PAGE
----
Advertising Does Not Increase Cost Of Goods
( Originally Published 1902 )
In answer to the question from The Dry Goods Chronicle, as to whether or not advertising increases the cost of goods to the consumer, I said:
If by this question you mean the simple proposition whether the expense of advertising an article increases its cost to the consumer, I answer in the affirmative.
If you ask the more involved question: — " Has modern publicity in the aggregate the tendency to increase the aggregate cost of advertised articles?" I answer in the negative.
Look at the first proposition. Be it a soap, perfume, dress shield, dictionary or what not, in computing the percentage of profit, the cost of manufacture, storage, with the selling and advertising expense must be taken into nice consideration. Having arrived at an estimate as to the entire cost of production and handling, the seller insists upon a profit of ten, twenty or thirty per cent., as the case may be. The one to pay for this profit as well as the cost of production, storage, with the selling and advertising expenses, is the consumer.
The second proposition is quite another matter. The mass of advertising today represents a force that accentuates every law of competition. The publicity of prices forces prices to stand on their own selling merits, and when smaller prices are advertised on the same line of goods, all selling force is taken out of higher figures.
There is scarcely a line of production not advertised by two or more competing concerns. Look in the magazines and you will find cigars, furniture, clothing, shoes, etc., advertised by rival houses. Is there a woman in New York to-day who will say that Wanamaker's, Adams', or Macy's advertised offerings are dearer by reason of advertising? Money can travel farther today than ever. Retail houses cut each other's prices on advertised articles. Goods advertised are the cheapest. The cost of advertising leaders is borne by the main establishment, and from my experience and observation, I would say that the benefits to the purchaser in purse and convenience far outweigh the cost of advertising.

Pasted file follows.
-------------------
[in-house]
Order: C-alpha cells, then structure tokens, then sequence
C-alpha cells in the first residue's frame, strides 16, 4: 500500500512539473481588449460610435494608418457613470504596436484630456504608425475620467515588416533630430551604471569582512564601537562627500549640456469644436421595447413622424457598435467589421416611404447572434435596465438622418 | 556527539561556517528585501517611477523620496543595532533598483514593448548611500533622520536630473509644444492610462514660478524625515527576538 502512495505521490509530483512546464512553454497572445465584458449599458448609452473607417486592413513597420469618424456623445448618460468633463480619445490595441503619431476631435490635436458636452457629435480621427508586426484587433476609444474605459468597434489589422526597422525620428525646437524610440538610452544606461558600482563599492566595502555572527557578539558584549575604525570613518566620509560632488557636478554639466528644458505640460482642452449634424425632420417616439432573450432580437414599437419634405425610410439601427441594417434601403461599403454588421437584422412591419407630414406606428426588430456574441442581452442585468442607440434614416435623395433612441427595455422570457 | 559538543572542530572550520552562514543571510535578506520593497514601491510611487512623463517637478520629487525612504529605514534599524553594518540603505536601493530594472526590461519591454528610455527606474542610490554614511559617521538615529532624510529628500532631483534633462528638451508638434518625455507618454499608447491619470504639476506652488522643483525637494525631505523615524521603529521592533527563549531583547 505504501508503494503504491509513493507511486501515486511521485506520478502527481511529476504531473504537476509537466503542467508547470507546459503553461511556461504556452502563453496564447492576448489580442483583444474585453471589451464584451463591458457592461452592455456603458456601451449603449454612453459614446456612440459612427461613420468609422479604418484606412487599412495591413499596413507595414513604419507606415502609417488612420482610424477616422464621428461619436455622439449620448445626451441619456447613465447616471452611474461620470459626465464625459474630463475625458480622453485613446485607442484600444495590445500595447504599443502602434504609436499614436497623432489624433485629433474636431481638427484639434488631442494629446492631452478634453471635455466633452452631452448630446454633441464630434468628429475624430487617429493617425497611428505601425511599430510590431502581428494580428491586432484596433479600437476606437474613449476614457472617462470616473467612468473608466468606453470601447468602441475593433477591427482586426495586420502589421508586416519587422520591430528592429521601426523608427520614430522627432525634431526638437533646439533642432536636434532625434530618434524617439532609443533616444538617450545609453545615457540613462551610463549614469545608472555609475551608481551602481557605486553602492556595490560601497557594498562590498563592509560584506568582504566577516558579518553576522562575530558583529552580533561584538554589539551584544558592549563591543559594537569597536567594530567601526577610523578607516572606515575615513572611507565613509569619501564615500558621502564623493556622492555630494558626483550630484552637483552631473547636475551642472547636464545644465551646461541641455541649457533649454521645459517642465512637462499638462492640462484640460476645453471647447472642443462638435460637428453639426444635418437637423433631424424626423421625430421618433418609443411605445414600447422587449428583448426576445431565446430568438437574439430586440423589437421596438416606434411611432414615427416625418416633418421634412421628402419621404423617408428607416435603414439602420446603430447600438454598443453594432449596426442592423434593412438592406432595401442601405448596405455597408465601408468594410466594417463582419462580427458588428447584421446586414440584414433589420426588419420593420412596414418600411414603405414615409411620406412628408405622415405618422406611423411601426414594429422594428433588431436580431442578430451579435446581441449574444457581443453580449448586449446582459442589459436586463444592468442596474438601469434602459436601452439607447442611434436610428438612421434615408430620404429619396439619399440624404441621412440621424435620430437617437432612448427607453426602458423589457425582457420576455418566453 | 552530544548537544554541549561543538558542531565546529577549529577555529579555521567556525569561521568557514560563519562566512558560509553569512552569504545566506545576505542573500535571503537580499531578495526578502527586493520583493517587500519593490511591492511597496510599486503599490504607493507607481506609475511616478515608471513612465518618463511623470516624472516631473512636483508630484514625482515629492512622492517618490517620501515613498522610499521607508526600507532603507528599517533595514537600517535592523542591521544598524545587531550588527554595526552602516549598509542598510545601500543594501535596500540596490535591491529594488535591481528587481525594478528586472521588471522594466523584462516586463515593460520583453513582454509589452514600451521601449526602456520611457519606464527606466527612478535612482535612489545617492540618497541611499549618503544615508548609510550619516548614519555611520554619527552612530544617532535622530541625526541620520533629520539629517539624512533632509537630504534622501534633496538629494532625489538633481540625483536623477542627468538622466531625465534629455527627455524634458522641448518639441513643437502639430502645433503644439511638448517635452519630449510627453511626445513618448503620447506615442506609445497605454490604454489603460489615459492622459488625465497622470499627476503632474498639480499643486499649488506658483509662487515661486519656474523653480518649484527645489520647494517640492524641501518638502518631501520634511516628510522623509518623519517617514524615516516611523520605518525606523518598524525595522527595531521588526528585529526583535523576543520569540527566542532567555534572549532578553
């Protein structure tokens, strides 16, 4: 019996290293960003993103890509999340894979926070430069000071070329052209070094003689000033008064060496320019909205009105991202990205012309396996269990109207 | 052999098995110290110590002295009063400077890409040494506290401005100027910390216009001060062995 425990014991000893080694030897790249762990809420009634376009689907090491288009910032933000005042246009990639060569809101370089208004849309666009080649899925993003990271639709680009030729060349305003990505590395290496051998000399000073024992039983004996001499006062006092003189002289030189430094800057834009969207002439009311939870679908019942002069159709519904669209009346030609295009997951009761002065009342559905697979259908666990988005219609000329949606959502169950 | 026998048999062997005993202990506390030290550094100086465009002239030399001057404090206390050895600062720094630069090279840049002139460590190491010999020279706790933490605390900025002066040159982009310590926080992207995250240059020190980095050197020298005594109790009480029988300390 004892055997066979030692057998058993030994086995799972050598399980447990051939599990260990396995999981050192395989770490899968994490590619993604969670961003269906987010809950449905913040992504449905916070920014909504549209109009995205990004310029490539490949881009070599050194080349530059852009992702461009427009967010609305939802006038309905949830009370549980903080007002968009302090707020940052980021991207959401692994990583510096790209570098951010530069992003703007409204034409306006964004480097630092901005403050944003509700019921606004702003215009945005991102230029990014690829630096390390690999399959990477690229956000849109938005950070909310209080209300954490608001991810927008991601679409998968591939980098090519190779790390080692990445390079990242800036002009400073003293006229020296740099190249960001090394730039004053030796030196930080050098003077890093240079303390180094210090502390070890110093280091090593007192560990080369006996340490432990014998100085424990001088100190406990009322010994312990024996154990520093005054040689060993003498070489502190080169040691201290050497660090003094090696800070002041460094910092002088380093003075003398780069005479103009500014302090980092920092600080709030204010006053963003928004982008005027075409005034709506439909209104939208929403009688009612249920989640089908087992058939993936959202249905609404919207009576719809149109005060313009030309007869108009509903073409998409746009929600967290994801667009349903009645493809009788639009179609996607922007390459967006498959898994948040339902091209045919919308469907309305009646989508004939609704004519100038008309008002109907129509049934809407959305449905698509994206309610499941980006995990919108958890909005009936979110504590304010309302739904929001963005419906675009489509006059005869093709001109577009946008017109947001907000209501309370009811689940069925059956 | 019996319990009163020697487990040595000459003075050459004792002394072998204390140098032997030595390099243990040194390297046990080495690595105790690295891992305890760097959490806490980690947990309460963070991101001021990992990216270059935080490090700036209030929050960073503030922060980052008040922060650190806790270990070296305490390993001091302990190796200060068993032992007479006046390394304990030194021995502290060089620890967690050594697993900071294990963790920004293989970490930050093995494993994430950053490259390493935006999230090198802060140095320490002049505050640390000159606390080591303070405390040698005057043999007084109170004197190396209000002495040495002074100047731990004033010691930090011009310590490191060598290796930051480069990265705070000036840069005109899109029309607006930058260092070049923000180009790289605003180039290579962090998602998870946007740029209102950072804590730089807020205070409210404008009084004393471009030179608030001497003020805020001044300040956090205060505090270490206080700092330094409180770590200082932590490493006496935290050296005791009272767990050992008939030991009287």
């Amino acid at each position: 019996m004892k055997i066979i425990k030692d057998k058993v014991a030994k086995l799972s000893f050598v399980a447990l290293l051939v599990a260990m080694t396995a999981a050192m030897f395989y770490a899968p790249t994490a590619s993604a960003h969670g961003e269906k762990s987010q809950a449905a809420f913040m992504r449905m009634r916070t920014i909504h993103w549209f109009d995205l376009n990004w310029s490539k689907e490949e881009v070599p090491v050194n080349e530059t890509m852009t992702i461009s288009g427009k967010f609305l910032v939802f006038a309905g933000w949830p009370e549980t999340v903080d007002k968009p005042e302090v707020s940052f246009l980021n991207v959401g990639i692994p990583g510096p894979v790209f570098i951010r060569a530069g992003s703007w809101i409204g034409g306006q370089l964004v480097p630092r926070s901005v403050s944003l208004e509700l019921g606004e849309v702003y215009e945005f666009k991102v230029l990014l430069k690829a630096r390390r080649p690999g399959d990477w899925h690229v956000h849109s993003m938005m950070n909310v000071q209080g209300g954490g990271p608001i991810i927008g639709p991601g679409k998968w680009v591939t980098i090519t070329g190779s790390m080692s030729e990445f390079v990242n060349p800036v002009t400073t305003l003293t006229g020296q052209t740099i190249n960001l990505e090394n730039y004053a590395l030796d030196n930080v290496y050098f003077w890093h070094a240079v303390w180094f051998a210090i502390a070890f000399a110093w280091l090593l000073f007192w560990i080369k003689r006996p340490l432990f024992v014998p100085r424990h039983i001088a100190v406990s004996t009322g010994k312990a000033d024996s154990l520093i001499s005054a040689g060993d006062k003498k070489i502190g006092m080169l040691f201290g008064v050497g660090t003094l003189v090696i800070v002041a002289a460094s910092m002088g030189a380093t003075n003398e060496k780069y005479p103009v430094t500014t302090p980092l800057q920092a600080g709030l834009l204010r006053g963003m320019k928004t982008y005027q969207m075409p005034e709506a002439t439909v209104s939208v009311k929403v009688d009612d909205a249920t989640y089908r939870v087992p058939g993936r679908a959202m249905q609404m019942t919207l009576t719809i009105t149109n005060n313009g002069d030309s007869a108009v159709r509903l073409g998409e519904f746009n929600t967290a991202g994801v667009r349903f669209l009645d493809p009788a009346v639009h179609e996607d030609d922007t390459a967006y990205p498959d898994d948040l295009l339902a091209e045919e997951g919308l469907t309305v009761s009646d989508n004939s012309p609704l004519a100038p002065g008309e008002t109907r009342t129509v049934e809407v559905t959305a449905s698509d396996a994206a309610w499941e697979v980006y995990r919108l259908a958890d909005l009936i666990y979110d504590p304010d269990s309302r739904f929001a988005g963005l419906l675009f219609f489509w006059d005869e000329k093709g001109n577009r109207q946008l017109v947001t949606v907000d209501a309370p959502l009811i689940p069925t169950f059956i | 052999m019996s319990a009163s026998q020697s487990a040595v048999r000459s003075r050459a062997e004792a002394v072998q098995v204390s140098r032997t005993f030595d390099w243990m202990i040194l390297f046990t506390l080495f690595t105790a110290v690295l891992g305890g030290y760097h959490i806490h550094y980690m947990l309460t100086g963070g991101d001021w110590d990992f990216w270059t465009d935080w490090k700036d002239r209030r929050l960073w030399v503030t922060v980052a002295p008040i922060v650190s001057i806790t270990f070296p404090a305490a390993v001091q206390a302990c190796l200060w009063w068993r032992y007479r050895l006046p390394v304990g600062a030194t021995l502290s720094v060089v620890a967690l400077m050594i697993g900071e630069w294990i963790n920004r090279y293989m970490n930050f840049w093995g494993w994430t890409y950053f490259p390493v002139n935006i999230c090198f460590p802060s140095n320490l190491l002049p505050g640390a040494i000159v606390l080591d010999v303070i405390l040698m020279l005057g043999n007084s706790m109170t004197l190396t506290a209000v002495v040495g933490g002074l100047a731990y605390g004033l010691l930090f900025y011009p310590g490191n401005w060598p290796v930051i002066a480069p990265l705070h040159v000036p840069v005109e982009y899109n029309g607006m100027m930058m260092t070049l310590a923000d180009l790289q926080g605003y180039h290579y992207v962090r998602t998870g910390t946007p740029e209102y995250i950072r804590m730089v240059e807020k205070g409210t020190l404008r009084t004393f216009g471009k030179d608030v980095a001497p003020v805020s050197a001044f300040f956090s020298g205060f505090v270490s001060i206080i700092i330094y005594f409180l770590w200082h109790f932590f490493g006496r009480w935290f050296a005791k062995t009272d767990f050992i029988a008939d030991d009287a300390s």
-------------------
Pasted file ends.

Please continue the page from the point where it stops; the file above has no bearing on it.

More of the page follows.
The second proposition swallows up the first. The inevitable conclusion is that advertising does not increase the cost of goods to the consumer.
Referring to the above, I would like to say that in the course of a lecture on advertising, delivered by me before the Prospect Union, Cambridge, Mass., I touched upon the same subject, and at the conclusion of my talk, I was struck with the interest with which the Harvard College contingent and Cambridge and Boston business men present discussed this very point.
It is an interesting point in economics for Harvard young men or any other young men to consider. But advertising has come to stay.